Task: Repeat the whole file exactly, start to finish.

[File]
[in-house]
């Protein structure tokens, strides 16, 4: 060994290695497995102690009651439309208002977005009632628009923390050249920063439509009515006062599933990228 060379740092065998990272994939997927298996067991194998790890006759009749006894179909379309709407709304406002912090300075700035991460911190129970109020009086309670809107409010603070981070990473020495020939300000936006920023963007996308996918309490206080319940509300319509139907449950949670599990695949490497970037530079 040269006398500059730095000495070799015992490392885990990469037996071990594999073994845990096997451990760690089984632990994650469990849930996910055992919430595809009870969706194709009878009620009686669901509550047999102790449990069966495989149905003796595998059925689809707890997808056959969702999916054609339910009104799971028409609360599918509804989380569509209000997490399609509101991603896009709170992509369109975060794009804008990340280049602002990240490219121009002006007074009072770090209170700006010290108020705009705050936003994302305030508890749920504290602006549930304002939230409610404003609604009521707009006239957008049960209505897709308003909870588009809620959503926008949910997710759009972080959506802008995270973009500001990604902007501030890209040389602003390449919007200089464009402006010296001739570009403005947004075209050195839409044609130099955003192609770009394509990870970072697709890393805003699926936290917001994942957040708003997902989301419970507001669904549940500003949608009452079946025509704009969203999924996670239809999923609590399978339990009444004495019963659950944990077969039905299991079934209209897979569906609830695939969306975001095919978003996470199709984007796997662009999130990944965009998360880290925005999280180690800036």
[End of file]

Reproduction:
[in-house]
């Protein structure tokens, strides 16, 4: 060994290695497995102690009651439309208002977005009632628009923390050249920063439509009515006062599933990228 060379740092065998990272994939997927298996067991194998790890006759009749006894179909379309709407709304406002912090300075700035991460911190129970109020009086309670809107409010603070981070990473020495020939300000936006920023963007996308996918309490206080319940509300319509139907449950949670599990695949490497970037530079 040269006398500059730095000495070799015992490392885990990469037996071990594999073994845990096997451990760690089984632990994650469990849930996910055992919430595809009870969706194709009878009620009686669901509550047999102790449990069966495989149905003796595998059925689809707890997808056959969702999916054609339910009104799971028409609360599918509804989380569509209000997490399609509101991603896009709170992509369109975060794009804008990340280049602002990240490219121009002006007074009072770090209170700006010290108020705009705050936003994302305030508890749920504290602006549930304002939230409610404003609604009521707009006239957008049960209505897709308003909870588009809620959503926008949910997710759009972080959506802008995270973009500001990604902007501030890209040389602003390449919007200089464009402006010296001739570009403005947004075209050195839409044609130099955003192609770009394509990870970072697709890393805003699926936290917001994942957040708003997902989301419970507001669904549940500003949608009452079946025509704009969203999924996670239809999923609590399978339990009444004495019963659950944990077969039905299991079934209209897979569906609830695939969306975001095919978003996470199709984007796997662009999130990944965009998360880290925005999280180690800036």